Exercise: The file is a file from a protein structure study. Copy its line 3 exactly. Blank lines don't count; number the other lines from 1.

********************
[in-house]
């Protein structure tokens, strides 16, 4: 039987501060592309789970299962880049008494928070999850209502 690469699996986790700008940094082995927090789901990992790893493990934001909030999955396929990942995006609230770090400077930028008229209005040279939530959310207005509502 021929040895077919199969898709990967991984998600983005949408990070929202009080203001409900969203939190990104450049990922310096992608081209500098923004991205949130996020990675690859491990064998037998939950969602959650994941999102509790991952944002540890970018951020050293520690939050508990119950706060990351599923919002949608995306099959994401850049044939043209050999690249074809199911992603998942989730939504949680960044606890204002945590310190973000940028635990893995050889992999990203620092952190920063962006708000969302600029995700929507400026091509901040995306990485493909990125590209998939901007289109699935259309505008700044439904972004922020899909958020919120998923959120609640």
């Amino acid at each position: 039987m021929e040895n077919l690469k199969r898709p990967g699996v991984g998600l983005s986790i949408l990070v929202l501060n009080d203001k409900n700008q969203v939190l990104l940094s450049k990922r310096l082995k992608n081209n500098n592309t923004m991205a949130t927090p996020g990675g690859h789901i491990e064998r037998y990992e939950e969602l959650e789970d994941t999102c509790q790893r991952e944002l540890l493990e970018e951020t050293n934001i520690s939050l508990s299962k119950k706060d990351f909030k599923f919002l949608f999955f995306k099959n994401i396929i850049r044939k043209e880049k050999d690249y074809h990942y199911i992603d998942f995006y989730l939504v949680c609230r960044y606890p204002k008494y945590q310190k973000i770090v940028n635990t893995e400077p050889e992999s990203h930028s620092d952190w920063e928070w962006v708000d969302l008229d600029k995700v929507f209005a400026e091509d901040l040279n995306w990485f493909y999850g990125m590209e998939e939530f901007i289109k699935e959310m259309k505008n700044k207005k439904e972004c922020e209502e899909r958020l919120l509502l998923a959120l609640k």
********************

């Amino acid at each position: 039987m021929e040895n077919l690469k199969r898709p990967g699996v991984g998600l983005s986790i949408l990070v929202l501060n009080d203001k409900n700008q969203v939190l990104l940094s450049k990922r310096l082995k992608n081209n500098n592309t923004m991205a949130t927090p996020g990675g690859h789901i491990e064998r037998y990992e939950e969602l959650e789970d994941t999102c509790q790893r991952e944002l540890l493990e970018e951020t050293n934001i520690s939050l508990s299962k119950k706060d990351f909030k599923f919002l949608f999955f995306k099959n994401i396929i850049r044939k043209e880049k050999d690249y074809h990942y199911i992603d998942f995006y989730l939504v949680c609230r960044y606890p204002k008494y945590q310190k973000i770090v940028n635990t893995e400077p050889e992999s990203h930028s620092d952190w920063e928070w962006v708000d969302l008229d600029k995700v929507f209005a400026e091509d901040l040279n995306w990485f493909y999850g990125m590209e998939e939530f901007i289109k699935e959310m259309k505008n700044k207005k439904e972004c922020e209502e899909r958020l919120l509502l998923a959120l609640k």